What are you trying to achieve through your designs?
It is not that fashion is a piece of fabric sewn in a specific way, no, my brand and fashion in general reflects a lifestyle, a specific stance of the creator on how he or she wants the people that wear his or her work to be perceived.
It is to be respected, to feel empowered, to feel worthy and strong and beautiful and capable , that’s what I want to convey.
And yes it is very very challenging being and independent designer, especially to make ends meet financially at first and to keep your vision clean and be loyal to your beliefs. It may take you a bit longer to achieve financial success and you truly need to understand that.
Designer Thierry Mugler used to say , you are giving woman a service: they believe in your work because they want to look the way you have envisioned the women in your brand look and how they are seen and thought of.
Going for financial success can get in the way of that vision when you need to pay the bills. It’s a fine line- remaining true to yourself and the woman you want to be your clients but also being able to create something that will allow you to function in this fiscal society we live in.
What Inspires you?
Whenever I get asked that question; what my inspiration was for a determined collection, I find it very hard to be specific. I always have the idea in my mind of dressing women to feel the most powerful and capable and sensual they can, while also making pieces that have an incredible amount of elaborate workmanship behind them (my art background is always there, art is always there) but the spirit of the collection may vary depending on what I am doing routinely most of the time during the creation of a specific collection.
Model: Valeria Isidoro. Makeup: Jesus Palencia, Photographer: Rafael Francesch
For example , in my first collection , which I called "Alien". I was living in Latin America in a very unequal relationship, to describe it in some way, and was almost as if I couldn't have my own voice. I felt not unlike a robot controlled by someone else, an alien in a world of other women I perceived as in control of their lives, so that made an impression. Or the last collection this past March , also at Vanfashionweek.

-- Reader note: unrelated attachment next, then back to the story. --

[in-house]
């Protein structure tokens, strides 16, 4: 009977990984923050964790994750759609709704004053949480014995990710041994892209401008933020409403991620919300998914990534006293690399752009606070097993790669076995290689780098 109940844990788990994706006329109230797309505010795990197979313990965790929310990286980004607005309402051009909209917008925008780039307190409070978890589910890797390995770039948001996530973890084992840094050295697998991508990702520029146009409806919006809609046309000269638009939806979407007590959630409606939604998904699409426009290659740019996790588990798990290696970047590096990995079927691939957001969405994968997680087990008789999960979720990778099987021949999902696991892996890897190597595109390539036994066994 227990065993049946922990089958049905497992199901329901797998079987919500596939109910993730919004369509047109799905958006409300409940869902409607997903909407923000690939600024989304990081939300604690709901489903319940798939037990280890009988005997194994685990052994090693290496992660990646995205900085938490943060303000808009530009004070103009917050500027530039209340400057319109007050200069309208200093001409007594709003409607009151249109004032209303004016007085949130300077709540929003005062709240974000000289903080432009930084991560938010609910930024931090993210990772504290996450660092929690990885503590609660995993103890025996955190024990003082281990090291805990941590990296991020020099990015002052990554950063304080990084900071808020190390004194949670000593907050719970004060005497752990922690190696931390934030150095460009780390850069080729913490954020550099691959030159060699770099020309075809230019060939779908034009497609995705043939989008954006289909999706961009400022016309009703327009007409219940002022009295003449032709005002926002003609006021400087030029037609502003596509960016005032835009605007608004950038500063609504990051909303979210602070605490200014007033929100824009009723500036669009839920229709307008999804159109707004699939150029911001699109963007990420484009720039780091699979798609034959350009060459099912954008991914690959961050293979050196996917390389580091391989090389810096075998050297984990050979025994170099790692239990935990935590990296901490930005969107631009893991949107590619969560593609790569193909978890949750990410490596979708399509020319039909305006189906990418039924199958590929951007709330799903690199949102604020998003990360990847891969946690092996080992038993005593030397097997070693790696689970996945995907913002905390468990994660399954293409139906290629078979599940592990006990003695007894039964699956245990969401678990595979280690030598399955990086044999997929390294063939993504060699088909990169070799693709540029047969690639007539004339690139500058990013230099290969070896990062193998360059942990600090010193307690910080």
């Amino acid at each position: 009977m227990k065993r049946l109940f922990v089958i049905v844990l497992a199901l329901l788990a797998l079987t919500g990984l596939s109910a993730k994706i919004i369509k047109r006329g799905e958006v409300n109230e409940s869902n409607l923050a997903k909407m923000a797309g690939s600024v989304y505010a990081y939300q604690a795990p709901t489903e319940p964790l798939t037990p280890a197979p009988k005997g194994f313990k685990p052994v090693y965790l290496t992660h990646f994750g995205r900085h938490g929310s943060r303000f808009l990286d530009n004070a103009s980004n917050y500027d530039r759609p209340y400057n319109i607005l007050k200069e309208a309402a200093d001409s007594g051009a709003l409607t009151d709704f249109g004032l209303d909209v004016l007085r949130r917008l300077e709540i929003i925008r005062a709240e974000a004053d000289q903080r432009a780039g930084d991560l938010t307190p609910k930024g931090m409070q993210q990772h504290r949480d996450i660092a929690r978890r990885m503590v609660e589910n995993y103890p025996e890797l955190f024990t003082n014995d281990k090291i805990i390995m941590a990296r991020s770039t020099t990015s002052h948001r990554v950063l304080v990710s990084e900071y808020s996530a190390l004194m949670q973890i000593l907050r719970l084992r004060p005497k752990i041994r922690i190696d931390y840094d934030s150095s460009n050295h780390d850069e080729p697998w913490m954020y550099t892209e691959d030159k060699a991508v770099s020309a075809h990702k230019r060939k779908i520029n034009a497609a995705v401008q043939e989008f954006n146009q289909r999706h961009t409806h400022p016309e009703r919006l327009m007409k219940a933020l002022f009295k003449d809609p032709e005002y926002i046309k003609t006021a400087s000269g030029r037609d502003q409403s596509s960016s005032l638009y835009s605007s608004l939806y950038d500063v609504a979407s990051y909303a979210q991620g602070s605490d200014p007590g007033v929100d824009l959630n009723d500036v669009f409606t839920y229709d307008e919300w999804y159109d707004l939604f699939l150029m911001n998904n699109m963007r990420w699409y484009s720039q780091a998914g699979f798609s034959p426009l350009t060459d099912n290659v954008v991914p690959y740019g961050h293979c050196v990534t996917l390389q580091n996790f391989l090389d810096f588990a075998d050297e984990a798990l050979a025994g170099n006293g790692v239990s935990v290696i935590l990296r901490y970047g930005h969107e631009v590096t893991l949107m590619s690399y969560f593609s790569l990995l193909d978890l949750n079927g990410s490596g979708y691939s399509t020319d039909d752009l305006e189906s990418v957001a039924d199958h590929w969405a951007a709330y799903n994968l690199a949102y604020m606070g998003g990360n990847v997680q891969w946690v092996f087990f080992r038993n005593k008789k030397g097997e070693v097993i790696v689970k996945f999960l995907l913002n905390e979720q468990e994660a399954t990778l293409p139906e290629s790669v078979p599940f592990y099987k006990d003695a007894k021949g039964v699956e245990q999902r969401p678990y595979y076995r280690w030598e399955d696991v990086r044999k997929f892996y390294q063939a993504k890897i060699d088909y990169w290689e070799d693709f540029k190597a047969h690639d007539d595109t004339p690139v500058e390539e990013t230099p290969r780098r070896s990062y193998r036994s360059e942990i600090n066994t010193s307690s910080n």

In these 2 collections I was actually breaking free as was the country I was living in so it was not unlike the chaos that surround child birth ... and all that was reflected on the collection. On one hand you have the noise and the rhythm and pace of the whole situation I was in and then you have the looks and the actual pieces which were much more free and colorful than my previous work. I was finally freeing myself from oppression, so to speak. Then I come here and I start watching a lot of American internet and tv and see for example the series ”Euphoria“ where you see all this struggle that youth have here with their self worth. That is something you don’t even think of back in Venezuela because everyone is so busy just trying to freaking survive these problems that affect you. American people and youth just felt very new to me. So I just started having this fascination with an innocence I had not felt before, and fabrics that were very feminine and girly. Looking back, I feel that the zone I am strongest in is the women empowered, the sexually free women, and I feel those are still my strongest looks this time. The more feminine almost girly shapes do not come naturally to me, so I feel I still am exploring and trying to find my footing and my voice now that I am safe and in this country. I am still finding myself.